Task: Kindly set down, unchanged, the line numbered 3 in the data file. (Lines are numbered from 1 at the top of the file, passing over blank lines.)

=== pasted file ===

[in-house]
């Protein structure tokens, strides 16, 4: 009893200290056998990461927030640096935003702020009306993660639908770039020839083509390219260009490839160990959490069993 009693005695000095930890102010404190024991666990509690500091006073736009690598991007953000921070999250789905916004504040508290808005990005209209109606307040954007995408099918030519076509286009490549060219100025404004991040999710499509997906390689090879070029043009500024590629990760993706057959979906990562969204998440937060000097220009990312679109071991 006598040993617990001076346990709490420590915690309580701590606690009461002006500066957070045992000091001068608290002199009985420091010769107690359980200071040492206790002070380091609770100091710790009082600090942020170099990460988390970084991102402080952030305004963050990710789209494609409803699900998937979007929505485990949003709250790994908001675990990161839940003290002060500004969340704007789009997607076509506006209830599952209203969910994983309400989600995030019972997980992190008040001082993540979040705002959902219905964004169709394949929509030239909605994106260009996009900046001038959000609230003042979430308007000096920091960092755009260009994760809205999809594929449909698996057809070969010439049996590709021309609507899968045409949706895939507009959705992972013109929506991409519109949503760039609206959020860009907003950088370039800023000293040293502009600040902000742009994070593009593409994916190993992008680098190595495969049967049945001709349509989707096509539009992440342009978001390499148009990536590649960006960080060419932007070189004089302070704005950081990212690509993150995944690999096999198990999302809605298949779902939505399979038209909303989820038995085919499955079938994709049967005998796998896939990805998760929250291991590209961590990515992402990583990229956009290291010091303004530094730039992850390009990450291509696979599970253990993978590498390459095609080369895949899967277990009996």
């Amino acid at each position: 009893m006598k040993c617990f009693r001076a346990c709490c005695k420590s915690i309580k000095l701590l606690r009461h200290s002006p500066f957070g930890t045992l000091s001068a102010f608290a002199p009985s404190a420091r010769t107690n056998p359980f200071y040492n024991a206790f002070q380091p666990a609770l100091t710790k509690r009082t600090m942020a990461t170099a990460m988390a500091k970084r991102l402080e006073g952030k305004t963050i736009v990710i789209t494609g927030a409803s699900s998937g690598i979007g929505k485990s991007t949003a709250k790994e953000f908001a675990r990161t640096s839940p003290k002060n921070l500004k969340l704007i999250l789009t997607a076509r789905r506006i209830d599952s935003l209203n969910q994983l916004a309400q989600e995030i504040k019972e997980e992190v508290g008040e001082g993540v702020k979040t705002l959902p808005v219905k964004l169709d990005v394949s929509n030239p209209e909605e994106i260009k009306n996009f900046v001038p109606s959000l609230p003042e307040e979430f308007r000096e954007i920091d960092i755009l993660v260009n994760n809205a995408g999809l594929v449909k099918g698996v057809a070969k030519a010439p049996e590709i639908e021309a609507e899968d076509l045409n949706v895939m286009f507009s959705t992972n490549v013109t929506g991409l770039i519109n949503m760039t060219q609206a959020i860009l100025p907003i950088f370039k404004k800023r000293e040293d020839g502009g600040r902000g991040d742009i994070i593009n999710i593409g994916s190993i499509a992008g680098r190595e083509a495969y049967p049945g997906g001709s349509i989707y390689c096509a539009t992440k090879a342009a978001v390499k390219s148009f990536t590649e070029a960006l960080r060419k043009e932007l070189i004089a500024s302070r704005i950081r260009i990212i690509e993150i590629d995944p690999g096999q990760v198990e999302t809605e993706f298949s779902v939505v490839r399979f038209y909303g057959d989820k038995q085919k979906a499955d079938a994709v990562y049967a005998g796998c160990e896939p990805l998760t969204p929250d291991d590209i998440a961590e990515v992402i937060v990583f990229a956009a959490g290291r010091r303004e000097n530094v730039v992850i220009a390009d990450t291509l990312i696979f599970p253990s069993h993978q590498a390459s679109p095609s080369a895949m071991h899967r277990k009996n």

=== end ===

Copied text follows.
């Amino acid at each position: 009893m006598k040993c617990f009693r001076a346990c709490c005695k420590s915690i309580k000095l701590l606690r009461h200290s002006p500066f957070g930890t045992l000091s001068a102010f608290a002199p009985s404190a420091r010769t107690n056998p359980f200071y040492n024991a206790f002070q380091p666990a609770l100091t710790k509690r009082t600090m942020a990461t170099a990460m988390a500091k970084r991102l402080e006073g952030k305004t963050i736009v990710i789209t494609g927030a409803s699900s998937g690598i979007g929505k485990s991007t949003a709250k790994e953000f908001a675990r990161t640096s839940p003290k002060n921070l500004k969340l704007i999250l789009t997607a076509r789905r506006i209830d599952s935003l209203n969910q994983l916004a309400q989600e995030i504040k019972e997980e992190v508290g008040e001082g993540v702020k979040t705002l959902p808005v219905k964004l169709d990005v394949s929509n030239p209209e909605e994106i260009k009306n996009f900046v001038p109606s959000l609230p003042e307040e979430f308007r000096e954007i920091d960092i755009l993660v260009n994760n809205a995408g999809l594929v449909k099918g698996v057809a070969k030519a010439p049996e590709i639908e021309a609507e899968d076509l045409n949706v895939m286009f507009s959705t992972n490549v013109t929506g991409l770039i519109n949503m760039t060219q609206a959020i860009l100025p907003i950088f370039k404004k800023r000293e040293d020839g502009g600040r902000g991040d742009i994070i593009n999710i593409g994916s190993i499509a992008g680098r190595e083509a495969y049967p049945g997906g001709s349509i989707y390689c096509a539009t992440k090879a342009a978001v390499k390219s148009f990536t590649e070029a960006l960080r060419k043009e932007l070189i004089a500024s302070r704005i950081r260009i990212i690509e993150i590629d995944p690999g096999q990760v198990e999302t809605e993706f298949s779902v939505v490839r399979f038209y909303g057959d989820k038995q085919k979906a499955d079938a994709v990562y049967a005998g796998c160990e896939p990805l998760t969204p929250d291991d590209i998440a961590e990515v992402i937060v990583f990229a956009a959490g290291r010091r303004e000097n530094v730039v992850i220009a390009d990450t291509l990312i696979f599970p253990s069993h993978q590498a390459s679109p095609s080369a895949m071991h899967r277990k009996n």